The real take home lesson from the Greek study in an ad libitum feeeding situation in a free-living population with an essentially isocaloric diet [or a normal social situation]. In that case, the low fat diet is safer. And plenty of other studies have demonstrated that the source of carbs counts heavily – high glycemic index vs. low glycemic index. That, along with differences in fat source – oils from traditional sources [olives, nuts and fish] is better than fat from fatty meat and processed vegetable oils.

  8. #8 daedalus2u
    May 16, 2007

    There is a gigantic problem with this study, which may completely invalidate the conclusions. This study was based on a self-selected diet. The implicit assumption (which may be completely wrong), was that health outcomes were a consequence of the diet. It may be that the (unconcious) choice of diet was dictated by underlying medical conditions that may be responsible for the increased mortality.

    There was a recent JAMA meta-review that showed that supplemental antioxidants increased mortality.

    There have been numerous very robust and very strong effects showing that green leafy vegetables in a self selected diet are associated with good health and low mortality. My reconciliation of these two seemingly disparate observations is that there is an “oxidative stress setpoint”, which is regulated by physiology, and dietary choice is part of that regulatory control system.

    It may be that the balance between dietary carbohydrate and dietary protein is also regulated by underlying physiology, a “carbohydrate protein setpoint”. That underlying physiology may be what is responsible for the increased mortality observed.

    If the “setpoint” hypothesis is correct, eating a diet that is incompatable with your “setpoint” would likely cause worse health (as observed in the case of the supplemental antioxidants above).

  9. #9 Family Nutritionist
    May 16, 2007

    Your hypothesis is that some or all of the hp/lc eaters chose their diet because they were already at high risk for mortality from cardiovascular disease or cancer, and that the choice is unconscious, perhaps instinctive.

    This study focused mainly on subjects with no pre-existing coronary artery disease. But they did compare their results to those of subjects with one or the other of these disease. In both cases, researchers found that the hp/lc diet correlated significantly with increased mortality.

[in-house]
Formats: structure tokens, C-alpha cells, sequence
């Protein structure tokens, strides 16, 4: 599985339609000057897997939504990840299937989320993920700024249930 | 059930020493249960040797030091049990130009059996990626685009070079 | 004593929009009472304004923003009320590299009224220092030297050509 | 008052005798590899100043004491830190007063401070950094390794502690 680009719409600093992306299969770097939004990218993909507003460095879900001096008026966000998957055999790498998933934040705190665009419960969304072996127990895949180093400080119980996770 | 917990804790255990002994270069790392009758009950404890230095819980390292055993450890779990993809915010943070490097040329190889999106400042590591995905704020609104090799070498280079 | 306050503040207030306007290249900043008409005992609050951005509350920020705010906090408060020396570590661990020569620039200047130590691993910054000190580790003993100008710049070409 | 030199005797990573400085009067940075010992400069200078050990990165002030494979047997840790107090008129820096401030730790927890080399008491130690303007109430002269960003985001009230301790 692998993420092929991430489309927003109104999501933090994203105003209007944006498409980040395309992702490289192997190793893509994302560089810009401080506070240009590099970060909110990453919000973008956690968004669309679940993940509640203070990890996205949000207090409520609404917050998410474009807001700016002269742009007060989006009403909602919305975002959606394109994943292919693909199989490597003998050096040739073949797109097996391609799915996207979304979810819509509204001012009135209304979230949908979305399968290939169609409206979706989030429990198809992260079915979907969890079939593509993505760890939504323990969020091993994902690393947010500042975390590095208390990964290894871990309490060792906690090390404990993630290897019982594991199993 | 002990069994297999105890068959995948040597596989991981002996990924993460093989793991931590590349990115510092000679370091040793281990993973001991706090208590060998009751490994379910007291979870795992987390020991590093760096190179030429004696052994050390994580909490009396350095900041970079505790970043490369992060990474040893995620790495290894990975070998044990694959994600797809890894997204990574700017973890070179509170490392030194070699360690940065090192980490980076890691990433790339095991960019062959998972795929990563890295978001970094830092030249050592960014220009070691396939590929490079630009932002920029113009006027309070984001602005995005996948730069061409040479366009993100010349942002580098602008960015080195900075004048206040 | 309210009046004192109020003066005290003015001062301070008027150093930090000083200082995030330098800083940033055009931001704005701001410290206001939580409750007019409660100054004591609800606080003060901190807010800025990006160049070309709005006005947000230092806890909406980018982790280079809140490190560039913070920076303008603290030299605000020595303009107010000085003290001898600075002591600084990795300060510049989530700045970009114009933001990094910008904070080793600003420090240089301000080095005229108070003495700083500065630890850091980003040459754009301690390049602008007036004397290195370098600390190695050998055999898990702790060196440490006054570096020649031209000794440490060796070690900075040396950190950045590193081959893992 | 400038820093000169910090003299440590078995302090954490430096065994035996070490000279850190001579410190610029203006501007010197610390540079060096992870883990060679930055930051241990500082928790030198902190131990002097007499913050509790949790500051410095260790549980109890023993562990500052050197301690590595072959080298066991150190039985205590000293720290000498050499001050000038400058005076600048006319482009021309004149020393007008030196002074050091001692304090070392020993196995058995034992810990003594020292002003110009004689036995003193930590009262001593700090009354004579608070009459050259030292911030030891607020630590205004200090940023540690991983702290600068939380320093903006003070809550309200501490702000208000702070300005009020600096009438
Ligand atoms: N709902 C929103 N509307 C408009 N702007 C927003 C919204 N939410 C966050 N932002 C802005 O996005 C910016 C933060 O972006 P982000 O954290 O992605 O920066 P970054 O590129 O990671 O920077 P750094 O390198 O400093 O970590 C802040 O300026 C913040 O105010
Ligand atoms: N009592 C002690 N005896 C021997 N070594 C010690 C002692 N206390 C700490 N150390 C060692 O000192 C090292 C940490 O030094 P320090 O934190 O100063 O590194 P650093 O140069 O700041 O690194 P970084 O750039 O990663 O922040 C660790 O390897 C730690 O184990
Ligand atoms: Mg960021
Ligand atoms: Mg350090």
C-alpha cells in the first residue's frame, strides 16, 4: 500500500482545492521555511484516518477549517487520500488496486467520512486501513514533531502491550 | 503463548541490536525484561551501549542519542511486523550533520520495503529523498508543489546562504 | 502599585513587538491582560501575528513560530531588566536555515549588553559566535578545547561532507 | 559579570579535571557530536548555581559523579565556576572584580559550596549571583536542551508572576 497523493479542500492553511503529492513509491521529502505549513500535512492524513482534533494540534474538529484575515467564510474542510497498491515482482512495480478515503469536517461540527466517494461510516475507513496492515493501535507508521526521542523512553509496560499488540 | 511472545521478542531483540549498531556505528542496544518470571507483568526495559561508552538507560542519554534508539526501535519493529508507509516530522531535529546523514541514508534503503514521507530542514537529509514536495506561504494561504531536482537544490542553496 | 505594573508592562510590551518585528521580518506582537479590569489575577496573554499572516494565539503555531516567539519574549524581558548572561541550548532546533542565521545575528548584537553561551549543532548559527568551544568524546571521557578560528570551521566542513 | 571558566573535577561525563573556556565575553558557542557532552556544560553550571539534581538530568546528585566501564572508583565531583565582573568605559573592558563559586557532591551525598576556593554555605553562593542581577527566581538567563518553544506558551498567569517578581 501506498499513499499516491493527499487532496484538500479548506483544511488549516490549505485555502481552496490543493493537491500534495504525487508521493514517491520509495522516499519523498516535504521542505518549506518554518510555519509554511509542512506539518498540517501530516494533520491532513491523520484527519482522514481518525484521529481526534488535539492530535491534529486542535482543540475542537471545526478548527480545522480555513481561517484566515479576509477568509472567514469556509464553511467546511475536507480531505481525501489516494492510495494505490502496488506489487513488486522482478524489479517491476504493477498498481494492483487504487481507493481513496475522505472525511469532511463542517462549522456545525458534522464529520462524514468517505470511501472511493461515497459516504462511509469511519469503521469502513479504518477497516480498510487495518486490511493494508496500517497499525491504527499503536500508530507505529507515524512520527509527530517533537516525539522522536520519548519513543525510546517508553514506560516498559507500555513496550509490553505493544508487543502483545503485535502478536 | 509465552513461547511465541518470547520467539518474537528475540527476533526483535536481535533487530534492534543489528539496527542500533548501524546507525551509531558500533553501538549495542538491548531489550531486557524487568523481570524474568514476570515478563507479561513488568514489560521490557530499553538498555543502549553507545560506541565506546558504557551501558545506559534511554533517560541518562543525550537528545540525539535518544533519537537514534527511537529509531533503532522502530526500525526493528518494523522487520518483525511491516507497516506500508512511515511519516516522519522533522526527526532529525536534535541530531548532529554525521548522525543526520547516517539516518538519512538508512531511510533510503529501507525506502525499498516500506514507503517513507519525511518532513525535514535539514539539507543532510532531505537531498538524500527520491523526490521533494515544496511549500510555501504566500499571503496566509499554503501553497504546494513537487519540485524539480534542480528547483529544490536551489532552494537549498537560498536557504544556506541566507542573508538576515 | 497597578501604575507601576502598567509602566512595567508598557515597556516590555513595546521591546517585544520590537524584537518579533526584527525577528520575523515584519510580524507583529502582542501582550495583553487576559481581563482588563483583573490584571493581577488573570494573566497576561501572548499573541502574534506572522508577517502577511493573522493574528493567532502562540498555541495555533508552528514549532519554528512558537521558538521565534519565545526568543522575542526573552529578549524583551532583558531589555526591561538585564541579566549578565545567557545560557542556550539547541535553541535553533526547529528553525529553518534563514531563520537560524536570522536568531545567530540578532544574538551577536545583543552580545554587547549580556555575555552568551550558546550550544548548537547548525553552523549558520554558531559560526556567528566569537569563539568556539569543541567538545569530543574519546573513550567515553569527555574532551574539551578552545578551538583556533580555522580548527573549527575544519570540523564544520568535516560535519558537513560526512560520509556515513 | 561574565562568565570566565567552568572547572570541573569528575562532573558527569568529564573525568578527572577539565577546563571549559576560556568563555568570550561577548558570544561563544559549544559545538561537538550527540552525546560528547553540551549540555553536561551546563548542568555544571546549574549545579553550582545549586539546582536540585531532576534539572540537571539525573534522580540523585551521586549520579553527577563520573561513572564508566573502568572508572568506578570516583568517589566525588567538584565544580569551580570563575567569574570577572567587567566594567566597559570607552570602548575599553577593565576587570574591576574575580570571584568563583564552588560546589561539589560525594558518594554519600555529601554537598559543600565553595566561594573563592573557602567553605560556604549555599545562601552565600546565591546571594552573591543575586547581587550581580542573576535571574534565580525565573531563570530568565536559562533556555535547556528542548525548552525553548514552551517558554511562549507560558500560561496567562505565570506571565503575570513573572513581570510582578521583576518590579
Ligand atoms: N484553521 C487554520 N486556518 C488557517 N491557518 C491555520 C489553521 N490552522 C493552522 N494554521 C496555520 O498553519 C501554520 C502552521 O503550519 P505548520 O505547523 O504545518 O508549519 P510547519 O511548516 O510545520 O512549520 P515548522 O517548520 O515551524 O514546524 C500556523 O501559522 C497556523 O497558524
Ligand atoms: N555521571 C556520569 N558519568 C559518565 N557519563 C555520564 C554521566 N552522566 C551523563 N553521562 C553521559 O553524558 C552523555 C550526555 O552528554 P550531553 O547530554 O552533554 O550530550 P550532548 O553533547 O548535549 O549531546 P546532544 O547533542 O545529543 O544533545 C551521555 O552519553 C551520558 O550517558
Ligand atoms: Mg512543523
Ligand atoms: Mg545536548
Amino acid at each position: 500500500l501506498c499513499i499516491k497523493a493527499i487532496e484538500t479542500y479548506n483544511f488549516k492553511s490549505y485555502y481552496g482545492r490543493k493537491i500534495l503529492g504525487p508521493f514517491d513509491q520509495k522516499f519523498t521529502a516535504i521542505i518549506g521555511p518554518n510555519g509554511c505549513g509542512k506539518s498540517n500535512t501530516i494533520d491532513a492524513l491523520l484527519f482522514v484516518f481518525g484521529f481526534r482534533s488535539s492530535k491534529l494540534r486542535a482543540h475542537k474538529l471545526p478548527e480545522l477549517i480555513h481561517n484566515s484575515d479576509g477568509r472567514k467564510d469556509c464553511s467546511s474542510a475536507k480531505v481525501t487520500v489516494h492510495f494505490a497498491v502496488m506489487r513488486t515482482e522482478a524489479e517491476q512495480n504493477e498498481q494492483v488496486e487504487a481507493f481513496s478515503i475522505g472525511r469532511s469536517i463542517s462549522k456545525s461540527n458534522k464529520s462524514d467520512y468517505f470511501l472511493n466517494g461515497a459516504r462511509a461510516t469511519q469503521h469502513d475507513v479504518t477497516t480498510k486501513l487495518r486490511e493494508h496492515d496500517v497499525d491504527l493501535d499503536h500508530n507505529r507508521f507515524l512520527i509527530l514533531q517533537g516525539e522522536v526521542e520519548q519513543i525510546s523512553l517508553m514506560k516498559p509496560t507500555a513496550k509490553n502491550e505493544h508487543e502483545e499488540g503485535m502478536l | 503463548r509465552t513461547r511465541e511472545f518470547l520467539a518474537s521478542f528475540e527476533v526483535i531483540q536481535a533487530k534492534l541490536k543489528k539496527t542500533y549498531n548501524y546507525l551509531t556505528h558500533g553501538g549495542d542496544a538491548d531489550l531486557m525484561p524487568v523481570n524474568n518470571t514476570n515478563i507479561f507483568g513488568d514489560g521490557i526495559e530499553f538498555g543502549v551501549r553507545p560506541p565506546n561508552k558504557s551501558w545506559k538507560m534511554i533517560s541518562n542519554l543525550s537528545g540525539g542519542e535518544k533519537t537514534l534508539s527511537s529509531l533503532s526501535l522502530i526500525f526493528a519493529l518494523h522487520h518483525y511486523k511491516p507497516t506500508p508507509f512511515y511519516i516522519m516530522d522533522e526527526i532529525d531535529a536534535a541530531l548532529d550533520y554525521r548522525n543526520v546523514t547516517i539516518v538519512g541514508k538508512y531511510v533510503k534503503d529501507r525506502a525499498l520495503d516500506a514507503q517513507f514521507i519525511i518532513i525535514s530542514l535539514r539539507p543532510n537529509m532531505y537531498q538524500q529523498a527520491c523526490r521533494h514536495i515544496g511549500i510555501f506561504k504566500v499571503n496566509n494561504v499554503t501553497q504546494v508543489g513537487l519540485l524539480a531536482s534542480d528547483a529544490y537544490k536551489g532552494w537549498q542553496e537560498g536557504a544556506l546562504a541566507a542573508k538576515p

So, for Greeks with coronary artery disease or diabetes, the hp/lc diet was a bad choice, just as it was for those without these diseases.

    The researchers did not compare the distribution of hp/lc index scores for the three cohorts (non-disease, CAD, and diabetic), so they do not address your self-selection concern.

  10. #10 daedalus2u
    May 16, 2007

    I am not suggesting that they were only “high risk”, they may have already had the diseases in sub-clinical stages. They did exclude individuals with clinical disease, but those diseases don’t happen “all of a sudden”, they are chronic conditions that (no doubt) get progressively worse until they cross an arbitrary defined threshold and become clinically significant.

    I think the only way to determine the true effect of diet is to make the study prospective, and force people to eat the diet that is under study. That is going to be a very hard study to do, particularly if it is multi-year. Maybe in prisons? But I don’t see any other way of getting around the self-selected part.

  11. #11 AG
    May 22, 2007

    Human are still evolving according to their enviroment and cutlure. Agriculture societies like those in China or Europe will produce carbon-hydrate dependent metabolism. So this european study might fit people of agriculture society. But hunter-gather society depends on total different food which often has very little carb. Such people include Mongolian or eskimos who are almost pure carnivores (meat-eater). For these people, high-protein and low carb food might be most healthy ones which fit their metabolism better.

    Have you noticed that people of hunter and gatherer society tend to have higher incidence of diabetes when they live with bread or rice which are typical agriculture food?

  12. #12 Emily
    June 6, 2007

    Thank you for bringing such nice posts. Your blog is always fascinating to read.

  13. #13 Anatolie
    February 23, 2010

    This study didn’t surprise me at all. The leanest and longest living people in the developed world are the Japanese, who eat a lot of high carb foods like vegetables, rice and grains and not much of high fat animal products. Eating lots of veggies and fruits can help boost your immune system and eating high fat foods may adversely affect your health and lead to cardiovascular disease and stroke. One of the lowest rates of obesity, diabetes, cancer and heart disease in the world are observed in Japan.

    Most of the energy you use to move around and live is from carbohydrates. The brain relies on carbohydrates for its amazing power. It will be deprived of glucose that it needs to function properly, in a low carb diet.

    Low carb diet is also very low in fiber, followers will need to take fiber supplements to avoid constipation.

    If you keep your carb intake in moderation, you won’t have any problems with your weight and you will supply your body and your brain with the energy that they need.